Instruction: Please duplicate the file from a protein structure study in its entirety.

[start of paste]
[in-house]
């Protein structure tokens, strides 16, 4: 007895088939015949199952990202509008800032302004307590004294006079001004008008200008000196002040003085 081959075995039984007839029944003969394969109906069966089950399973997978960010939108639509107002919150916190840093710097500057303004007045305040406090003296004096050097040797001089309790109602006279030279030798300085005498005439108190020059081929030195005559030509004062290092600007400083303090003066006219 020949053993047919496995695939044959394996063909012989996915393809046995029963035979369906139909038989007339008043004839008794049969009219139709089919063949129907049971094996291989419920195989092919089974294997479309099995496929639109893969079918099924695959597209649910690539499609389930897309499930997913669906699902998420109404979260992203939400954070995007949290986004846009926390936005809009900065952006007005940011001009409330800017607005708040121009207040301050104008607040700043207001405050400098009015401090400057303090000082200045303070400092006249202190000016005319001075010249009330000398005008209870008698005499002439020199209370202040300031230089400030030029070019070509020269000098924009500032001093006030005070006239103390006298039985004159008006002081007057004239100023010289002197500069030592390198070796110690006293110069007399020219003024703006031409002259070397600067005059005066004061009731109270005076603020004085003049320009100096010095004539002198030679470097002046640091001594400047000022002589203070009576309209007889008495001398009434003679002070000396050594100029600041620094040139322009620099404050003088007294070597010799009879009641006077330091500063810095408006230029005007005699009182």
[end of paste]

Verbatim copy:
[in-house]
């Protein structure tokens, strides 16, 4: 007895088939015949199952990202509008800032302004307590004294006079001004008008200008000196002040003085 081959075995039984007839029944003969394969109906069966089950399973997978960010939108639509107002919150916190840093710097500057303004007045305040406090003296004096050097040797001089309790109602006279030279030798300085005498005439108190020059081929030195005559030509004062290092600007400083303090003066006219 020949053993047919496995695939044959394996063909012989996915393809046995029963035979369906139909038989007339008043004839008794049969009219139709089919063949129907049971094996291989419920195989092919089974294997479309099995496929639109893969079918099924695959597209649910690539499609389930897309499930997913669906699902998420109404979260992203939400954070995007949290986004846009926390936005809009900065952006007005940011001009409330800017607005708040121009207040301050104008607040700043207001405050400098009015401090400057303090000082200045303070400092006249202190000016005319001075010249009330000398005008209870008698005499002439020199209370202040300031230089400030030029070019070509020269000098924009500032001093006030005070006239103390006298039985004159008006002081007057004239100023010289002197500069030592390198070796110690006293110069007399020219003024703006031409002259070397600067005059005066004061009731109270005076603020004085003049320009100096010095004539002198030679470097002046640091001594400047000022002589203070009576309209007889008495001398009434003679002070000396050594100029600041620094040139322009620099404050003088007294070597010799009879009641006077330091500063810095408006230029005007005699009182």